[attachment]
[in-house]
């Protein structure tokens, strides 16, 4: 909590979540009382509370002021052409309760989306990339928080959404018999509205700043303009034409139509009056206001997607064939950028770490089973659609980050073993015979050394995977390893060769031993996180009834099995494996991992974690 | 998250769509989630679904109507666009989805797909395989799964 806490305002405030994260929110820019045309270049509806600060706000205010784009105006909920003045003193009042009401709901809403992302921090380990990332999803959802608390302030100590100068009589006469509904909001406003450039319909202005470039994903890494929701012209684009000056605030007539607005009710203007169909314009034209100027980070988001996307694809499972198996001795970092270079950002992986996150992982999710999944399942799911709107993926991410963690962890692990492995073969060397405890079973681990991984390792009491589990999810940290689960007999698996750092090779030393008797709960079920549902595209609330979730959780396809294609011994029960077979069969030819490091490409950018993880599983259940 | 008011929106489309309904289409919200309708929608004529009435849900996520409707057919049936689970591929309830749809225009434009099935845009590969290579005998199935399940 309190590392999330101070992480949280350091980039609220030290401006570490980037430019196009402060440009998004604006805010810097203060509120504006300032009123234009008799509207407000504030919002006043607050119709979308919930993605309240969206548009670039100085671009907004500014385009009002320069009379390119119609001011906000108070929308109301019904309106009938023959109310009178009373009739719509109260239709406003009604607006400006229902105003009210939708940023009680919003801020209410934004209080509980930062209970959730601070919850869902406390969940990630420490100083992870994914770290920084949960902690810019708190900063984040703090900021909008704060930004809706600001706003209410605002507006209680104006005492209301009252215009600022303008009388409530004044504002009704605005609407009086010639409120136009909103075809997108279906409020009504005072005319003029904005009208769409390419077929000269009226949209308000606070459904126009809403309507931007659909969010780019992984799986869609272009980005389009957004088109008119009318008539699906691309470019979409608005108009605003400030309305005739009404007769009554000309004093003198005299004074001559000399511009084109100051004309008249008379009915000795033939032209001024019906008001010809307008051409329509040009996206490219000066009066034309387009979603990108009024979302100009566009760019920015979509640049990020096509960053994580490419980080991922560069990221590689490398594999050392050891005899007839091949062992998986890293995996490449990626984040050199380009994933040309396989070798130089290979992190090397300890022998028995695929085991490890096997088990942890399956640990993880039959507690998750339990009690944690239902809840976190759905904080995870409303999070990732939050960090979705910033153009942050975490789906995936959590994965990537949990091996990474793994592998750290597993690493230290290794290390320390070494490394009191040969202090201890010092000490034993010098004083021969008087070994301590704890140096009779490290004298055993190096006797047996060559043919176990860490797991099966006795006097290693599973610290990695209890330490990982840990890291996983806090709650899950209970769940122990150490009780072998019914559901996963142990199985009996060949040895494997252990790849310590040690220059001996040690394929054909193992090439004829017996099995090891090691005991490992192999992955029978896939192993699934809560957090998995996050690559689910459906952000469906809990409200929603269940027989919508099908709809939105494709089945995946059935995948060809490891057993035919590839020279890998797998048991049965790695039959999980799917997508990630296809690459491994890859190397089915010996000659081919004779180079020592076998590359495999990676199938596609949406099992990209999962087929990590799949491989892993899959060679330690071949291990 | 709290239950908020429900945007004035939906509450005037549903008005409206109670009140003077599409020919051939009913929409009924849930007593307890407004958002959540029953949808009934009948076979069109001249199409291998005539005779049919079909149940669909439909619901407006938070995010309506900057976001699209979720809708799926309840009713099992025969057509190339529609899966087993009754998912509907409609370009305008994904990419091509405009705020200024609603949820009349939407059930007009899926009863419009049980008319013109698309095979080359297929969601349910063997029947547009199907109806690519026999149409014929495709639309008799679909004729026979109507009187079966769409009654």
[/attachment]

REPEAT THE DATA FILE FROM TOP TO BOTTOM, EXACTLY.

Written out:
[in-house]
């Protein structure tokens, strides 16, 4: 909590979540009382509370002021052409309760989306990339928080959404018999509205700043303009034409139509009056206001997607064939950028770490089973659609980050073993015979050394995977390893060769031993996180009834099995494996991992974690 | 998250769509989630679904109507666009989805797909395989799964 806490305002405030994260929110820019045309270049509806600060706000205010784009105006909920003045003193009042009401709901809403992302921090380990990332999803959802608390302030100590100068009589006469509904909001406003450039319909202005470039994903890494929701012209684009000056605030007539607005009710203007169909314009034209100027980070988001996307694809499972198996001795970092270079950002992986996150992982999710999944399942799911709107993926991410963690962890692990492995073969060397405890079973681990991984390792009491589990999810940290689960007999698996750092090779030393008797709960079920549902595209609330979730959780396809294609011994029960077979069969030819490091490409950018993880599983259940 | 008011929106489309309904289409919200309708929608004529009435849900996520409707057919049936689970591929309830749809225009434009099935845009590969290579005998199935399940 309190590392999330101070992480949280350091980039609220030290401006570490980037430019196009402060440009998004604006805010810097203060509120504006300032009123234009008799509207407000504030919002006043607050119709979308919930993605309240969206548009670039100085671009907004500014385009009002320069009379390119119609001011906000108070929308109301019904309106009938023959109310009178009373009739719509109260239709406003009604607006400006229902105003009210939708940023009680919003801020209410934004209080509980930062209970959730601070919850869902406390969940990630420490100083992870994914770290920084949960902690810019708190900063984040703090900021909008704060930004809706600001706003209410605002507006209680104006005492209301009252215009600022303008009388409530004044504002009704605005609407009086010639409120136009909103075809997108279906409020009504005072005319003029904005009208769409390419077929000269009226949209308000606070459904126009809403309507931007659909969010780019992984799986869609272009980005389009957004088109008119009318008539699906691309470019979409608005108009605003400030309305005739009404007769009554000309004093003198005299004074001559000399511009084109100051004309008249008379009915000795033939032209001024019906008001010809307008051409329509040009996206490219000066009066034309387009979603990108009024979302100009566009760019920015979509640049990020096509960053994580490419980080991922560069990221590689490398594999050392050891005899007839091949062992998986890293995996490449990626984040050199380009994933040309396989070798130089290979992190090397300890022998028995695929085991490890096997088990942890399956640990993880039959507690998750339990009690944690239902809840976190759905904080995870409303999070990732939050960090979705910033153009942050975490789906995936959590994965990537949990091996990474793994592998750290597993690493230290290794290390320390070494490394009191040969202090201890010092000490034993010098004083021969008087070994301590704890140096009779490290004298055993190096006797047996060559043919176990860490797991099966006795006097290693599973610290990695209890330490990982840990890291996983806090709650899950209970769940122990150490009780072998019914559901996963142990199985009996060949040895494997252990790849310590040690220059001996040690394929054909193992090439004829017996099995090891090691005991490992192999992955029978896939192993699934809560957090998995996050690559689910459906952000469906809990409200929603269940027989919508099908709809939105494709089945995946059935995948060809490891057993035919590839020279890998797998048991049965790695039959999980799917997508990630296809690459491994890859190397089915010996000659081919004779180079020592076998590359495999990676199938596609949406099992990209999962087929990590799949491989892993899959060679330690071949291990 | 709290239950908020429900945007004035939906509450005037549903008005409206109670009140003077599409020919051939009913929409009924849930007593307890407004958002959540029953949808009934009948076979069109001249199409291998005539005779049919079909149940669909439909619901407006938070995010309506900057976001699209979720809708799926309840009713099992025969057509190339529609899966087993009754998912509907409609370009305008994904990419091509405009705020200024609603949820009349939407059930007009899926009863419009049980008319013109698309095979080359297929969601349910063997029947547009199907109806690519026999149409014929495709639309008799679909004729026979109507009187079966769409009654």